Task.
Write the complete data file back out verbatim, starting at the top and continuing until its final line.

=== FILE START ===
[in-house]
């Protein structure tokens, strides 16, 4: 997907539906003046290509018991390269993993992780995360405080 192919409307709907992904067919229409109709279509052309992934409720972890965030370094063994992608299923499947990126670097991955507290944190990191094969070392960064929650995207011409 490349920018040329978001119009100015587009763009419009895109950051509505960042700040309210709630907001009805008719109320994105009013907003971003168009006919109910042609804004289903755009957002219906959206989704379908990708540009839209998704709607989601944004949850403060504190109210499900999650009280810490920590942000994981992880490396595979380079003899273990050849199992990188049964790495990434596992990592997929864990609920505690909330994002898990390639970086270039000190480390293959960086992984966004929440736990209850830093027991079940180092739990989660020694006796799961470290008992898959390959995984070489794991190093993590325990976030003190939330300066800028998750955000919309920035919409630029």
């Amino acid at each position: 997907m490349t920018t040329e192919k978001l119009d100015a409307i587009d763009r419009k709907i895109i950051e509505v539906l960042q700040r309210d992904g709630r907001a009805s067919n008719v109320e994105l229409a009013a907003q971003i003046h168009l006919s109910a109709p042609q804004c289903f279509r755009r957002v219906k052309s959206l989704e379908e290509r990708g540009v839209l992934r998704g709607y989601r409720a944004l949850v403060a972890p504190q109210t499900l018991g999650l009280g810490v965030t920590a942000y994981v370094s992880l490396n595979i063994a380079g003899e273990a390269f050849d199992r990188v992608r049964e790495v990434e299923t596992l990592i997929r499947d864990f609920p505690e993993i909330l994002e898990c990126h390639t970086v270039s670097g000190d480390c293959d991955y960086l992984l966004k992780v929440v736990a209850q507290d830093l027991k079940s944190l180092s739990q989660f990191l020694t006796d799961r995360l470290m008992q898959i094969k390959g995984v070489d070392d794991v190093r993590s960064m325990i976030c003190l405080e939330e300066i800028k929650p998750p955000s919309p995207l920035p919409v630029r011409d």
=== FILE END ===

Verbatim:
[in-house]
């Protein structure tokens, strides 16, 4: 997907539906003046290509018991390269993993992780995360405080 192919409307709907992904067919229409109709279509052309992934409720972890965030370094063994992608299923499947990126670097991955507290944190990191094969070392960064929650995207011409 490349920018040329978001119009100015587009763009419009895109950051509505960042700040309210709630907001009805008719109320994105009013907003971003168009006919109910042609804004289903755009957002219906959206989704379908990708540009839209998704709607989601944004949850403060504190109210499900999650009280810490920590942000994981992880490396595979380079003899273990050849199992990188049964790495990434596992990592997929864990609920505690909330994002898990390639970086270039000190480390293959960086992984966004929440736990209850830093027991079940180092739990989660020694006796799961470290008992898959390959995984070489794991190093993590325990976030003190939330300066800028998750955000919309920035919409630029």
């Amino acid at each position: 997907m490349t920018t040329e192919k978001l119009d100015a409307i587009d763009r419009k709907i895109i950051e509505v539906l960042q700040r309210d992904g709630r907001a009805s067919n008719v109320e994105l229409a009013a907003q971003i003046h168009l006919s109910a109709p042609q804004c289903f279509r755009r957002v219906k052309s959206l989704e379908e290509r990708g540009v839209l992934r998704g709607y989601r409720a944004l949850v403060a972890p504190q109210t499900l018991g999650l009280g810490v965030t920590a942000y994981v370094s992880l490396n595979i063994a380079g003899e273990a390269f050849d199992r990188v992608r049964e790495v990434e299923t596992l990592i997929r499947d864990f609920p505690e993993i909330l994002e898990c990126h390639t970086v270039s670097g000190d480390c293959d991955y960086l992984l966004k992780v929440v736990a209850q507290d830093l027991k079940s944190l180092s739990q989660f990191l020694t006796d799961r995360l470290m008992q898959i094969k390959g995984v070489d070392d794991v190093r993590s960064m325990i976030c003190l405080e939330e300066i800028k929650p998750p955000s919309p995207l920035p919409v630029r011409d």